What you've described so far is the start of one cross-validation step. Here's the generic procedure:
1) Divide data set at random into training and test sets.
2) Fit model on training set.
3) Test model on test set.
4) Compute and save fit statistic using test data (step 3).
5) Repeat 1 - 4 several times, then average results of all step 4.
Cross-validation is one method of trying to reduce overfitting (optimism) in a fitted model. Typically these are regression-based models used for prediction. By randomly dividing the data set as above, there is less certainly about the final model, but on aggregate, the process tells you something about how the model might generalize to a new independent data set. This is one way of performing model validation.
There are several types of cross-validation that can be broadly divided into "exhaustive" or "non-exhaustive" methods. Exhaustive methods mean that every possible training/test split is performed. These are the leave-one-out or leave-n-out methods in which one data point (or n points) are used for the test set. The non-exhaustive methods divide the data into equally sized groups (k-fold cross-validation) or use more complex methods to sample the data.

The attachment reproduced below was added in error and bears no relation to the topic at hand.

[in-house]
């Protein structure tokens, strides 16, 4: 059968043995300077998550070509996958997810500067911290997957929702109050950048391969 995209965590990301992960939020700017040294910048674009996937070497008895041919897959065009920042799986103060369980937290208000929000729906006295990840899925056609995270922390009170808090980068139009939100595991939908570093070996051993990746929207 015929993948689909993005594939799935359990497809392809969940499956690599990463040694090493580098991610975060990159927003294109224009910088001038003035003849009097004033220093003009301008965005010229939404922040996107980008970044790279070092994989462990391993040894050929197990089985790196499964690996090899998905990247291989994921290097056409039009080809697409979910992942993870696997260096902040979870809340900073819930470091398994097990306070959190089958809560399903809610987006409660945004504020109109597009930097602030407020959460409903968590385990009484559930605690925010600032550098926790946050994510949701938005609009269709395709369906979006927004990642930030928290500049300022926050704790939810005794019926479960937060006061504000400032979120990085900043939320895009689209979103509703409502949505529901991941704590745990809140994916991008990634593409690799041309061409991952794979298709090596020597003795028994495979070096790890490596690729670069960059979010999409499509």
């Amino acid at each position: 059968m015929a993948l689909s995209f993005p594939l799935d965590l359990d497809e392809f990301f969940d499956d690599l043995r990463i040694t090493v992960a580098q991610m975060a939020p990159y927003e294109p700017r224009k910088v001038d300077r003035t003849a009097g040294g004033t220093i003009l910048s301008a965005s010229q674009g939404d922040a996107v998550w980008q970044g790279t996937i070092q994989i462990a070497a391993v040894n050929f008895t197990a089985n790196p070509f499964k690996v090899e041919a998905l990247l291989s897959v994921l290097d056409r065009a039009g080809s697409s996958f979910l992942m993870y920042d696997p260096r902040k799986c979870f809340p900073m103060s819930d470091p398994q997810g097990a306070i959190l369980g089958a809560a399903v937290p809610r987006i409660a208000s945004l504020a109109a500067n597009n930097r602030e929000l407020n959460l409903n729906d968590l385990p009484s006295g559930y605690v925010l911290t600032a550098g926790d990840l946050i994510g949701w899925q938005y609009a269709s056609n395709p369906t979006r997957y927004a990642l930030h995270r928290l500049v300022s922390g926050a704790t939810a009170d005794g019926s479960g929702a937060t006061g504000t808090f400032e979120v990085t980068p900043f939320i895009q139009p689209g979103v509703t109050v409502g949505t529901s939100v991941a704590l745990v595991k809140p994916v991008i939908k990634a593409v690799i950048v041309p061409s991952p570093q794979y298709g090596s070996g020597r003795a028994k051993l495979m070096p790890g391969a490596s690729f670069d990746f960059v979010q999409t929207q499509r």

The measure you should use for binary classification depend on what you are trying to do, and there are lots of measures of fit that might be of interest (mean absolute deviation, Brier score, c-statistic, $R^2$, positive/negative predictive value, precision, recall). You'll need to look at related literature or tell is more information to decide which of these you will need.
The cross-validation procedure only tells you about the degree of overfitting (optimism) in the original model. Once it's done, the model validation has been characterized. It's up to you to determine whether the amount of overfitting (optimism) is acceptable or not using existing literature or expert judgement. Model validity in this sense only means the model makes sense and has an acceptable level of error, not that it is the perfect or best model (which is most likely impossible to ever know).